As of 00:29 GMT May 29 there was 44,340 active cases of COVID-19 throughout the 10 Asean member countries, an increase of 186, or 0.42 per cent, on the day prior. Of this 158, or 0.36 per cent, are classified as serious or critical. An additional 1,394 people were declared as having recovered.
Indonesia yesterday again recorded the most number of deaths throughout the region with 23 fatalities taking the number of deaths there to 1,496, while 687 new infections pushed the active caseload to 16,802. After negative testing 112 people were discharged.
In the Philippines 17 fatalities pushed COVID-19 deaths there to 921, while 539 fresh infections, the highest number there in a 24-hour period, saw the active caseload rise to 11,069, of which 81 are considered serious or critical. Following treatment 92 people went home.
There were no other COVID-19 related deaths recorded in any other Asean member country during the period.
Singapore to send SARS-CoV-2 positive patients home
In Singapore yesterday the number of active cases fell for the 14th consecutive day on the back of 373 new infections and 1,018 reoveries to 14,932, of which seven are regarded as serious or critical.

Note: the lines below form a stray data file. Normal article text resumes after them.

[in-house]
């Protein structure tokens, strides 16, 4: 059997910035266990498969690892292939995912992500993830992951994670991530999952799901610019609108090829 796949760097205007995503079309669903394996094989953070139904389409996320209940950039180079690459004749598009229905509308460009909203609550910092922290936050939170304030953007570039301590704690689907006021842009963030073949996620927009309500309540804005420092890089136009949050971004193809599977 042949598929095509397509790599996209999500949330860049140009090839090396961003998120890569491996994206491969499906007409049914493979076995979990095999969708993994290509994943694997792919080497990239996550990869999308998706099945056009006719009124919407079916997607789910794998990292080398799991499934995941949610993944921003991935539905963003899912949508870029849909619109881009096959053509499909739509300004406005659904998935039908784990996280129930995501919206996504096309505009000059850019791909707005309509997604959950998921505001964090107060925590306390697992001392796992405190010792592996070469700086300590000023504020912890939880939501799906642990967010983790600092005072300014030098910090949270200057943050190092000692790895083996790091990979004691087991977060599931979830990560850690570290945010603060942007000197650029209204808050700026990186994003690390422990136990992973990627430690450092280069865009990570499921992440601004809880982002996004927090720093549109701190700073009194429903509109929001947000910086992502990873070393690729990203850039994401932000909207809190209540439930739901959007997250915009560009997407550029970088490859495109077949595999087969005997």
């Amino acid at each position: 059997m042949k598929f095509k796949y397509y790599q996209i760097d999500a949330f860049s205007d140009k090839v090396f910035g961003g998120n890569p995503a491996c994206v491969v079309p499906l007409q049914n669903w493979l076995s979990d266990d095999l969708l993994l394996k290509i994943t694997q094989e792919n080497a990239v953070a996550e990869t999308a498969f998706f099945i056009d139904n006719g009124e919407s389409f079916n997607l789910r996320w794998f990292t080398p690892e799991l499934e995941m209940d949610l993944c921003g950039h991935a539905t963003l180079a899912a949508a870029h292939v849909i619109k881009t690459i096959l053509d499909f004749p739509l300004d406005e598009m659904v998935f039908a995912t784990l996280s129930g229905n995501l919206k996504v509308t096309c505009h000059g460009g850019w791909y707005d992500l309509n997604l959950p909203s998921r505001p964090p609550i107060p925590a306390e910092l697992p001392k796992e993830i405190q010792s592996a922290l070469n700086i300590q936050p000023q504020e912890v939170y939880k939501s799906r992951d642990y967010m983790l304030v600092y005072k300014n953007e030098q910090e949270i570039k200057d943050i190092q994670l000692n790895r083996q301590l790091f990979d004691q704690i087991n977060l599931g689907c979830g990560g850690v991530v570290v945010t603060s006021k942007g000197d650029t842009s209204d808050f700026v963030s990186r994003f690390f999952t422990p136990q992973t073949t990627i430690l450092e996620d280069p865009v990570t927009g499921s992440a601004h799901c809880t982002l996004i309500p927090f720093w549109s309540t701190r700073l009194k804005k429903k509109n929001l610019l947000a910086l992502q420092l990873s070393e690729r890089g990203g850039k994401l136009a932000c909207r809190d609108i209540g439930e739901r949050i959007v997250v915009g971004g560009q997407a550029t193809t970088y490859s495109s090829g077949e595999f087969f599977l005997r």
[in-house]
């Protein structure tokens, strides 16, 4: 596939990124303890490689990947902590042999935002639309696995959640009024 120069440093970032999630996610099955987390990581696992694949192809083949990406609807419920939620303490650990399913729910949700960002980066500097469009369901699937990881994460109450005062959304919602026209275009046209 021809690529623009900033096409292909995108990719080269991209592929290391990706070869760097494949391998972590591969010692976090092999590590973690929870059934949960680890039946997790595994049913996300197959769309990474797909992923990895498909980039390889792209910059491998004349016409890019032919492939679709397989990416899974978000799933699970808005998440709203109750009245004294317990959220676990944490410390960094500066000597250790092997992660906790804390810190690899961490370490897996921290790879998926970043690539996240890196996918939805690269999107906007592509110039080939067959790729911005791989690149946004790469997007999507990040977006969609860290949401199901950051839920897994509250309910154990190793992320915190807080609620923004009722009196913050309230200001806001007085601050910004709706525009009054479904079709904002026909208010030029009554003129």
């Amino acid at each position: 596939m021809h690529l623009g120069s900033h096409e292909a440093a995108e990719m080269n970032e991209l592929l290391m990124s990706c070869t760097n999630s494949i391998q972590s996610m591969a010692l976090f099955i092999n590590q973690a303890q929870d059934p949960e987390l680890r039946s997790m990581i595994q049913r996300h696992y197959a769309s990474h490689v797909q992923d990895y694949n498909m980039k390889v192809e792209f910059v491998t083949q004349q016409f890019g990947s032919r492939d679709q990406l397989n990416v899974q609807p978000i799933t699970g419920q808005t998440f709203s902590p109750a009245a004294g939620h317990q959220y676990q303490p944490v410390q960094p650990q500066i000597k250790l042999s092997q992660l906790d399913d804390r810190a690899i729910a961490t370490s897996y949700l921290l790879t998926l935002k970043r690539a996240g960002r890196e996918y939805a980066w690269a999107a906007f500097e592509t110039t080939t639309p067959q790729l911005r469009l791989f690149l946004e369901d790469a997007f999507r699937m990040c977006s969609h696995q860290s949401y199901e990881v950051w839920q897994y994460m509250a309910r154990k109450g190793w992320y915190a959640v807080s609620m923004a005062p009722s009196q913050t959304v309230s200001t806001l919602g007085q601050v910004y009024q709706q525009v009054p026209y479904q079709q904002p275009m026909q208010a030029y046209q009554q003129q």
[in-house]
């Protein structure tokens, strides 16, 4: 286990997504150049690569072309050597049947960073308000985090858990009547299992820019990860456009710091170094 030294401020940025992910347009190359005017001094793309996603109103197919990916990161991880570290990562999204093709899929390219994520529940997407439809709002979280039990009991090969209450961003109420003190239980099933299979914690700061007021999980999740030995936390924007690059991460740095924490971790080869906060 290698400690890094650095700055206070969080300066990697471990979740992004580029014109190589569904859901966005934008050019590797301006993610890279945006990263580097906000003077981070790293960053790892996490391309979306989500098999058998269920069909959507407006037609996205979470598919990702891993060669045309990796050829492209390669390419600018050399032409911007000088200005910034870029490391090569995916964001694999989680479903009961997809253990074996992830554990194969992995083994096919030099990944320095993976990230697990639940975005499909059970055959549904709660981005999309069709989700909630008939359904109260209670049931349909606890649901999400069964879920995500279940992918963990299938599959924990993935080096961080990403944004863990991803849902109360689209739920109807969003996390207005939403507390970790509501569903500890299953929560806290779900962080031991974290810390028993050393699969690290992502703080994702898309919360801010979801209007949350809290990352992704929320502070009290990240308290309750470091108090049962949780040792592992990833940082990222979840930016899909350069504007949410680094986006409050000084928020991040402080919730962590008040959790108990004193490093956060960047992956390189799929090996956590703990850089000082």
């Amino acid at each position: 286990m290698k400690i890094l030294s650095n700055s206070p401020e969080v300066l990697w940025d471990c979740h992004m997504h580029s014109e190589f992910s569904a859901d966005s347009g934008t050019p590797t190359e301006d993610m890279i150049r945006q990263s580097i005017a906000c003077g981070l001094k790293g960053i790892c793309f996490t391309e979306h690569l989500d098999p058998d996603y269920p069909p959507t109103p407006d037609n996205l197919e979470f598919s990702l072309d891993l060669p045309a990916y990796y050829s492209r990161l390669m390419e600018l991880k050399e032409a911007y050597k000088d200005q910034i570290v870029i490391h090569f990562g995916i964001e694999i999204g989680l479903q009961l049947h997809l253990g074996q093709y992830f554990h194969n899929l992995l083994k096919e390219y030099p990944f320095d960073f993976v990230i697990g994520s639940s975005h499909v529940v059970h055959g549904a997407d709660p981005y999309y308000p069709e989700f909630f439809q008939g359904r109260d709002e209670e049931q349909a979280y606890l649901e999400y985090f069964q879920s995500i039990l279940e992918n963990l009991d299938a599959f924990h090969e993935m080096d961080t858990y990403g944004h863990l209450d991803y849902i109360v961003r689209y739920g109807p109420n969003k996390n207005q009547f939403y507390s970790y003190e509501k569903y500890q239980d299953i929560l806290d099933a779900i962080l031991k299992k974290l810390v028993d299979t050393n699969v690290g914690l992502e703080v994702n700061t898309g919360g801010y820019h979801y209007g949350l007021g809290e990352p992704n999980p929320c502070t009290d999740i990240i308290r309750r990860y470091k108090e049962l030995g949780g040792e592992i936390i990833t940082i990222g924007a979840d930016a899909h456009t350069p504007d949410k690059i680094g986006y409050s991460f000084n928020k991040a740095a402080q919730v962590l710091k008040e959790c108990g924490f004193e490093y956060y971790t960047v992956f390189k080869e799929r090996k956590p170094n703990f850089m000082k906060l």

Meanwhile, Singapore announced yesterday that effective immediately they will discharge patients who displayed no clinical signs 21-days after the onset of symptoms without the need for them to pass two negative tests 24-hours apart, as has been the case in the past.
Discharged patients will be required to self isolate for another seven days prior to commencing work, but no additional tests were announced as going to be performed on them prior to their return to employent.
The adoption of the new “time-based discharge criteria” is expected to enable Singapore to rapidly reduce its number of ‘active cases’, making it look more appealing on the international stage.
In one study by the National Centre for Infectious Diseases (NCID), who are proponents of time-based discharge, 68 per cent, or 476 people in a group of 700 SARS-CoV-2 infected patients returned a negative PCR test 21-days after the onset of symptoms.
Internationally there have been numerous instances of community transfer in excess of 21-days post “recovery”.
Meanwhile, Thailand yesterday recorded 11 new cases amongst returnees and 14 recoveries to see active cases drop to 63, of whom 59 are said to be in a serious or critical condition.
Malaysia yesterday recorded 10 fresh cases and 86 discharges seeing the active caseload there drop to 1,345, of which eight are said to be serious or critical.